How Bengal’s early modern artists reinvented art in a quest for identity

An exhibition at Akara Art shows how early modern art that emerged from Bengal shaped Indian modernism. It features works by the likes of Rabindranath Tagore and KG Subramanyan, among others.

art and culture Updated: Nov 19, 2018 11:25 IST
Soma Das
Soma Das
Hindustan Times
Art,Bengal school of art,Bengal school
Benode Behari Mukherjee, ink and gouache on card; Ramkinkar Baij, Bridge, Linocut, 1940’s; Benode Behari Mukherjee, ink and gouache on card(Courtesy: Akara Art )

The early modern art from Bengal played a significant role in shaping Indian modernism. The main catalysts were the Bengal school of art, an art movement that drew from the traditions of India, as well as the establishment of Santiniketan by Rabindranath Tagore.

An art show at Akara Art in Mumbai throws light on the works that emerged from that era. Quest of Identity — Early Modern Art of Bengal features 27 artworks by 10 artists. It includes works by Abanindranath Tagore, Rabindranath Tagore, Gaganendranath Tagore, Nandalal Bose, Ramkinkar Baij, Benode Bihari Mukherjee, Prasanta Roy, KG Subramanyan, Sudhir Khastagir and Somnath Hore.

Prasanta Roy, Watercolor on paper. (Courtesy: Akara Art )

Interestingly, while the artists worked under a unified ideology, they chose to neither follow the Western idiom nor reject the traditional past entirely. Instead, they embraced diversity in terms of style, technique of imaging, themes, idioms, conceptual concerns and methods.

Speaking on the significance of the early modern art of Bengal, Puneet Shah, founder of Akara Art, says, “The Bengal school of art works are characterised by a redefining of historical Indian art styles, especially the Rajput and Mughal miniature art styles.”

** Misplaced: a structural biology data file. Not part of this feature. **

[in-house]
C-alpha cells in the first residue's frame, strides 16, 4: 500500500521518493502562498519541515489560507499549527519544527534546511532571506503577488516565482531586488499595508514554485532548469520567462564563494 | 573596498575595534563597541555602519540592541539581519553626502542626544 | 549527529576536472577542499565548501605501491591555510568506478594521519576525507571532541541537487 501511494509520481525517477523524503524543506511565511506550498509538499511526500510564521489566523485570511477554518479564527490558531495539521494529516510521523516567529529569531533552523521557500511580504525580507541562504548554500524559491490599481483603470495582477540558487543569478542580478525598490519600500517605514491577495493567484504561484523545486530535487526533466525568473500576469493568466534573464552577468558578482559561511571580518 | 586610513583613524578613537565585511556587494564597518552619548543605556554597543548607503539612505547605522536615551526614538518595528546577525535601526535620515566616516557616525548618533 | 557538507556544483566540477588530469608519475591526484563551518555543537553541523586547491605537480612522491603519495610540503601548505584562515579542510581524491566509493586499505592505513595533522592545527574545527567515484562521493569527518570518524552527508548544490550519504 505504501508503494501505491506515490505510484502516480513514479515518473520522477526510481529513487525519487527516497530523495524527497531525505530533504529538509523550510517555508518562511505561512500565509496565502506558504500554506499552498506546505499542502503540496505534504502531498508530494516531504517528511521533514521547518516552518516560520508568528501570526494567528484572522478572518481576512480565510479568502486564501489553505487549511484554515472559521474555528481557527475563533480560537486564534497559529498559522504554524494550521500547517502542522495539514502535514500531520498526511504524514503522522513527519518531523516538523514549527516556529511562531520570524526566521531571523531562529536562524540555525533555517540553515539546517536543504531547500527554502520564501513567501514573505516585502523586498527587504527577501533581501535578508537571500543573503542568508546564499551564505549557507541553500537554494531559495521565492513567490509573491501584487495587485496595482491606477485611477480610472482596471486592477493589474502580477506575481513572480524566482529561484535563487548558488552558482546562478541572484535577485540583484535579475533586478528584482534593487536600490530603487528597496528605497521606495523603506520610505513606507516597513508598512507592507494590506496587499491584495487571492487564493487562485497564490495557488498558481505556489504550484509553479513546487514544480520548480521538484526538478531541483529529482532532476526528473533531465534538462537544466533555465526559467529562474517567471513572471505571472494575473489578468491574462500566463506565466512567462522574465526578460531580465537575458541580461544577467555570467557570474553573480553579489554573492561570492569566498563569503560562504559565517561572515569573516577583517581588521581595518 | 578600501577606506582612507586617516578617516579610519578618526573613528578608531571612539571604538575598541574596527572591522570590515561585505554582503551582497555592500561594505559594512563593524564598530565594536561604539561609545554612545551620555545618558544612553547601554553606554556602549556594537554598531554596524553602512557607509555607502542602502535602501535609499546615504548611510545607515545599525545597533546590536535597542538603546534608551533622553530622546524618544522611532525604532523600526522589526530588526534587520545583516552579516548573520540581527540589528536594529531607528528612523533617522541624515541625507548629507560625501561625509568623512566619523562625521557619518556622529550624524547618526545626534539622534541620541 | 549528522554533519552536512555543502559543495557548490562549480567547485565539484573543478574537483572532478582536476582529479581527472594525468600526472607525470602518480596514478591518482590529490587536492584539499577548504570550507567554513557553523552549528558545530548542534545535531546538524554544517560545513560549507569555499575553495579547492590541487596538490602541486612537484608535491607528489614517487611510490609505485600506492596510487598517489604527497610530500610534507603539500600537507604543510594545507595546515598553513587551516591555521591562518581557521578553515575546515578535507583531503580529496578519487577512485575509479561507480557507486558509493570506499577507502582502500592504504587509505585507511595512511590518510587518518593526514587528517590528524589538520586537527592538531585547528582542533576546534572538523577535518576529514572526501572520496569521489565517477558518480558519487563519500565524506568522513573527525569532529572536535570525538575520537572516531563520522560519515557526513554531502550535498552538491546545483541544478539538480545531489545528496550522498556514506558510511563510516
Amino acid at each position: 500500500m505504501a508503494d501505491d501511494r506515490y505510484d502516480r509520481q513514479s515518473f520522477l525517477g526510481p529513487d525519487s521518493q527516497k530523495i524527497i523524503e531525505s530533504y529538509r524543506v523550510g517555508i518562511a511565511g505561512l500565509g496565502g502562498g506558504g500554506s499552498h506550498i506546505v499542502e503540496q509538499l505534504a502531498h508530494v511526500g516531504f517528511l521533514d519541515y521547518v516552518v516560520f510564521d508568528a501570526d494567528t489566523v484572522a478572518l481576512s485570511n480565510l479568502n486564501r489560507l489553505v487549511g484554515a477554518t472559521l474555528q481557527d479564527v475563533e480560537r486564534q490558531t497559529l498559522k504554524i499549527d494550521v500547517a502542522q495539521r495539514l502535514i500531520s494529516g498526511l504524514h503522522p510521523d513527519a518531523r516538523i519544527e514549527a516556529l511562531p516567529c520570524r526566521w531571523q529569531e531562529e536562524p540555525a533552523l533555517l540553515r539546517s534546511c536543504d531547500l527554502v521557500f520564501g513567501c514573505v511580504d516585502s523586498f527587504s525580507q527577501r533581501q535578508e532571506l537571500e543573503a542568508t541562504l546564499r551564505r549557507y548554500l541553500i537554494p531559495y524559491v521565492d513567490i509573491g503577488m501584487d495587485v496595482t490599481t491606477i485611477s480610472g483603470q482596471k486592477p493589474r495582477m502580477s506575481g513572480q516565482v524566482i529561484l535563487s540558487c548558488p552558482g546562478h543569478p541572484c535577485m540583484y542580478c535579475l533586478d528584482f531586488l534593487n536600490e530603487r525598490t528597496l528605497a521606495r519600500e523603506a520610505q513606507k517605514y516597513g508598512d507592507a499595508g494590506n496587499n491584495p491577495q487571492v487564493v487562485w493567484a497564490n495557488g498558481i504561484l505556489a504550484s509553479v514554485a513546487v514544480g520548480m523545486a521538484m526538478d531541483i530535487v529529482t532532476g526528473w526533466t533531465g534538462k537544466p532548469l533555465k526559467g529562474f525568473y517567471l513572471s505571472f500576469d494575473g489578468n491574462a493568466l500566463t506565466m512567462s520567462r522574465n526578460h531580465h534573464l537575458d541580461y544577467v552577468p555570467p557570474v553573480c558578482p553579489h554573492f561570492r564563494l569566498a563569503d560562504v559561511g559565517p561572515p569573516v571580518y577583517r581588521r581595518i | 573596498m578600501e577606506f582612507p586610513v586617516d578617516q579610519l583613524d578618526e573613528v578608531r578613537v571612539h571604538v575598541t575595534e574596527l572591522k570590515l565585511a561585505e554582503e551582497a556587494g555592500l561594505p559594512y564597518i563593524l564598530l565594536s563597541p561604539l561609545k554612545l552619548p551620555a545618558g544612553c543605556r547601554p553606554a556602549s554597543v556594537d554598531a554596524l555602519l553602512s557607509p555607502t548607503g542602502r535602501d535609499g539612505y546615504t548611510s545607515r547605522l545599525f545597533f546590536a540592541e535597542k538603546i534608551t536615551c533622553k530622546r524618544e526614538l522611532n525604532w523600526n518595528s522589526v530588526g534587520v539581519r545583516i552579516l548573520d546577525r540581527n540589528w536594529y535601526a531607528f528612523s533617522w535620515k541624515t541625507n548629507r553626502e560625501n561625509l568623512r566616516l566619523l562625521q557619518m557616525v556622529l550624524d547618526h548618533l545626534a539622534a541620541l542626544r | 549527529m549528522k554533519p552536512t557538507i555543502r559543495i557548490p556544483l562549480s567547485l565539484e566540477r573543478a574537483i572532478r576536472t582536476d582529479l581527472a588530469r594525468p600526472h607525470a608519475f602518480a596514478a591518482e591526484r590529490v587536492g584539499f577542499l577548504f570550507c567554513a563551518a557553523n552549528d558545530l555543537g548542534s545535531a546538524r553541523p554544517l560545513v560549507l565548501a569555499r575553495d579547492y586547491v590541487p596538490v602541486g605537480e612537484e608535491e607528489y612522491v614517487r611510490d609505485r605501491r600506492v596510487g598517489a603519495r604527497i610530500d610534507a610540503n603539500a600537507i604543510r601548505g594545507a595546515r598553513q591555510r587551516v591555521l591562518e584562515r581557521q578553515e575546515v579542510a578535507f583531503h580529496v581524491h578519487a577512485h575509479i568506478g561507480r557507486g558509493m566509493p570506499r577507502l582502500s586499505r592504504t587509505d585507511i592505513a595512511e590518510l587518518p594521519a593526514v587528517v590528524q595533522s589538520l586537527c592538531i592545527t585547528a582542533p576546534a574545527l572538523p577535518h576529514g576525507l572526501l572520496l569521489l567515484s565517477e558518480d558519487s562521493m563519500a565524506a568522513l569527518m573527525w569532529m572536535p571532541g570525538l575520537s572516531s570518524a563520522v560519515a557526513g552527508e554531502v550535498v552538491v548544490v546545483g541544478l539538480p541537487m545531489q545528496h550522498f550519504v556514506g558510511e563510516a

He adds that it shaped the trajectory of modern Indian art by creating an alternative indigenous modernity as opposed to the British colonial hegemony.

KG Subramanyan, Potraits 3, four terracotta reliefs. (Courtesy: Akara Art)

The artists witnessed the colonial rule and the nationalism movement, which gets reflected in some of the works. “Abanindranath’s Bharat Mata, Nandalal’s Bapuji and Gaganedranath’s satirical drawings were remarkable visual representation that evoke nationalistic feeling. But, other than the choice of subject matter, the need for creating an Indian pictorial language, at that point of time, was itself a response to the freedom movement,” says Shah.

The works also reflect the influence of indigenous and Oriental art traditions, be it the classical paintings of Ajanta, Mughal miniature paintings, folk painting traditions or Japanese and Chinese art. “Abanindranath’s Usha, Nandalal’s Pwe dancer, and Benode Behari’s drawings are a classic example of the remarkable influence that Oriental art had on us,” says Shah.

Quest of Identity is on display till December 19. At Akara Art, 4/5 Churchill Chambers, 32 Mereweather Road, Colaba.

First Published: Nov 18, 2018 15:14 IST